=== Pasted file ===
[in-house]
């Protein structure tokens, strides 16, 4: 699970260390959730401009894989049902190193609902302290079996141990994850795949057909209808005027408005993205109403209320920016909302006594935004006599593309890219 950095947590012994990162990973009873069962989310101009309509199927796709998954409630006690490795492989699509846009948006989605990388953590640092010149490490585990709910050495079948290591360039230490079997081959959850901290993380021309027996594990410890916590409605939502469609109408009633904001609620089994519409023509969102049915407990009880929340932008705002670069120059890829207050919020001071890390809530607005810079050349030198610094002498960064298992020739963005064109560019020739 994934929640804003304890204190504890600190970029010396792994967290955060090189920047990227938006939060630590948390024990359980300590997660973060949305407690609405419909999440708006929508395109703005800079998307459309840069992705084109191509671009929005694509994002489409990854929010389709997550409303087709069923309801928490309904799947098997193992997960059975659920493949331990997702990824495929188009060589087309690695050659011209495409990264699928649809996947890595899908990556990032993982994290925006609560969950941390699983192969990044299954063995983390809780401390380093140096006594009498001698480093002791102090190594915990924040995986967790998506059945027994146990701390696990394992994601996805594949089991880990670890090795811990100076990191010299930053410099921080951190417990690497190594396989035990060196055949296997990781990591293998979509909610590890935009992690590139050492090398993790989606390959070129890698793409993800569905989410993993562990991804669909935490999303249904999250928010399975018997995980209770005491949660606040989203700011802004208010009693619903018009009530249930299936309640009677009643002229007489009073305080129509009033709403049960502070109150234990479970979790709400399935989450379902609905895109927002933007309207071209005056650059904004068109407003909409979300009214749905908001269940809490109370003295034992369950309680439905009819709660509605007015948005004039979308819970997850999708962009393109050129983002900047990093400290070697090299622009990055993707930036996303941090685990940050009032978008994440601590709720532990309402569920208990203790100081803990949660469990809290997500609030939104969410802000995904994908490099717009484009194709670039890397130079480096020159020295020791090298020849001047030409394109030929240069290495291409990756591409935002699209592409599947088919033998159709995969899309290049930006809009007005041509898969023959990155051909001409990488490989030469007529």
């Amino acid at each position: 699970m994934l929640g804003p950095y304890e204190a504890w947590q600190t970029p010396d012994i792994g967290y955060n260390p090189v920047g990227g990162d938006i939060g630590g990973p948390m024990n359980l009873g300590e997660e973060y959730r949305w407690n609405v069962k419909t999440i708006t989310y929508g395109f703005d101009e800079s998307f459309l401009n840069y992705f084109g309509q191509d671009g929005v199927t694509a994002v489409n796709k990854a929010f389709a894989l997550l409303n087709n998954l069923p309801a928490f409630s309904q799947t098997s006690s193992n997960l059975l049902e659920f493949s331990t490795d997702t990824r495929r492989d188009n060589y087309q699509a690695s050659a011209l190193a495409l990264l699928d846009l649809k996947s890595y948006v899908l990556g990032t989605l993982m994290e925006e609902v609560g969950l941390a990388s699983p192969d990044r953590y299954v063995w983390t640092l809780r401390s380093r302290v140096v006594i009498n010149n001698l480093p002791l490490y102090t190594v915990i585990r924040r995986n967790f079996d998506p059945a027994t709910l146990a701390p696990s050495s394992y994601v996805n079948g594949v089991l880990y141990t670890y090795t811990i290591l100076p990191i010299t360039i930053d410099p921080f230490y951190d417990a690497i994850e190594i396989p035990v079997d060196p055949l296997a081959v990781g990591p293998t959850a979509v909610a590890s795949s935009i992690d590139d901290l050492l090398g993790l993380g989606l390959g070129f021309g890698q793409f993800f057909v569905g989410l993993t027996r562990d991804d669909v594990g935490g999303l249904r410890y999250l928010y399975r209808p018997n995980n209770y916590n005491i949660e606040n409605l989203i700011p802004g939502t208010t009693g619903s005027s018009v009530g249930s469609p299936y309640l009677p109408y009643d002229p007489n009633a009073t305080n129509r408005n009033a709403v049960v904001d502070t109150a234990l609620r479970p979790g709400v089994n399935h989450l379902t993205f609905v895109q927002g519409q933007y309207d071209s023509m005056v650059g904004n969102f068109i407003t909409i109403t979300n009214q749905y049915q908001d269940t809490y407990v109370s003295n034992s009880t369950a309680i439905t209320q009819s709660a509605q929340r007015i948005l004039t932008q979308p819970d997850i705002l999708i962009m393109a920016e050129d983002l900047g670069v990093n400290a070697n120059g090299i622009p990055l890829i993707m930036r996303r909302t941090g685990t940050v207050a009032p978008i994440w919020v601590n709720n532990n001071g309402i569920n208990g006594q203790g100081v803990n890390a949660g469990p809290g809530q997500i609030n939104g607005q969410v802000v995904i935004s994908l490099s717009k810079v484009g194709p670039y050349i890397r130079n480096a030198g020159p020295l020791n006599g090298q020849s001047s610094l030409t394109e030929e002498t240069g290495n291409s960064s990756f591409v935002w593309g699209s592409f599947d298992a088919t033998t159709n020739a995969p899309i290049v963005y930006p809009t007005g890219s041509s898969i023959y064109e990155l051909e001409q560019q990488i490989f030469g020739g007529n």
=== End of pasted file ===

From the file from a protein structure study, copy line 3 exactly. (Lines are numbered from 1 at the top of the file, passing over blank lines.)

């Amino acid at each position: 699970m994934l929640g804003p950095y304890e204190a504890w947590q600190t970029p010396d012994i792994g967290y955060n260390p090189v920047g990227g990162d938006i939060g630590g990973p948390m024990n359980l009873g300590e997660e973060y959730r949305w407690n609405v069962k419909t999440i708006t989310y929508g395109f703005d101009e800079s998307f459309l401009n840069y992705f084109g309509q191509d671009g929005v199927t694509a994002v489409n796709k990854a929010f389709a894989l997550l409303n087709n998954l069923p309801a928490f409630s309904q799947t098997s006690s193992n997960l059975l049902e659920f493949s331990t490795d997702t990824r495929r492989d188009n060589y087309q699509a690695s050659a011209l190193a495409l990264l699928d846009l649809k996947s890595y948006v899908l990556g990032t989605l993982m994290e925006e609902v609560g969950l941390a990388s699983p192969d990044r953590y299954v063995w983390t640092l809780r401390s380093r302290v140096v006594i009498n010149n001698l480093p002791l490490y102090t190594v915990i585990r924040r995986n967790f079996d998506p059945a027994t709910l146990a701390p696990s050495s394992y994601v996805n079948g594949v089991l880990y141990t670890y090795t811990i290591l100076p990191i010299t360039i930053d410099p921080f230490y951190d417990a690497i994850e190594i396989p035990v079997d060196p055949l296997a081959v990781g990591p293998t959850a979509v909610a590890s795949s935009i992690d590139d901290l050492l090398g993790l993380g989606l390959g070129f021309g890698q793409f993800f057909v569905g989410l993993t027996r562990d991804d669909v594990g935490g999303l249904r410890y999250l928010y399975r209808p018997n995980n209770y916590n005491i949660e606040n409605l989203i700011p802004g939502t208010t009693g619903s005027s018009v009530g249930s469609p299936y309640l009677p109408y009643d002229p007489n009633a009073t305080n129509r408005n009033a709403v049960v904001d502070t109150a234990l609620r479970p979790g709400v089994n399935h989450l379902t993205f609905v895109q927002g519409q933007y309207d071209s023509m005056v650059g904004n969102f068109i407003t909409i109403t979300n009214q749905y049915q908001d269940t809490y407990v109370s003295n034992s009880t369950a309680i439905t209320q009819s709660a509605q929340r007015i948005l004039t932008q979308p819970d997850i705002l999708i962009m393109a920016e050129d983002l900047g670069v990093n400290a070697n120059g090299i622009p990055l890829i993707m930036r996303r909302t941090g685990t940050v207050a009032p978008i994440w919020v601590n709720n532990n001071g309402i569920n208990g006594q203790g100081v803990n890390a949660g469990p809290g809530q997500i609030n939104g607005q969410v802000v995904i935004s994908l490099s717009k810079v484009g194709p670039y050349i890397r130079n480096a030198g020159p020295l020791n006599g090298q020849s001047s610094l030409t394109e030929e002498t240069g290495n291409s960064s990756f591409v935002w593309g699209s592409f599947d298992a088919t033998t159709n020739a995969p899309i290049v963005y930006p809009t007005g890219s041509s898969i023959y064109e990155l051909e001409q560019q990488i490989f030469g020739g007529n």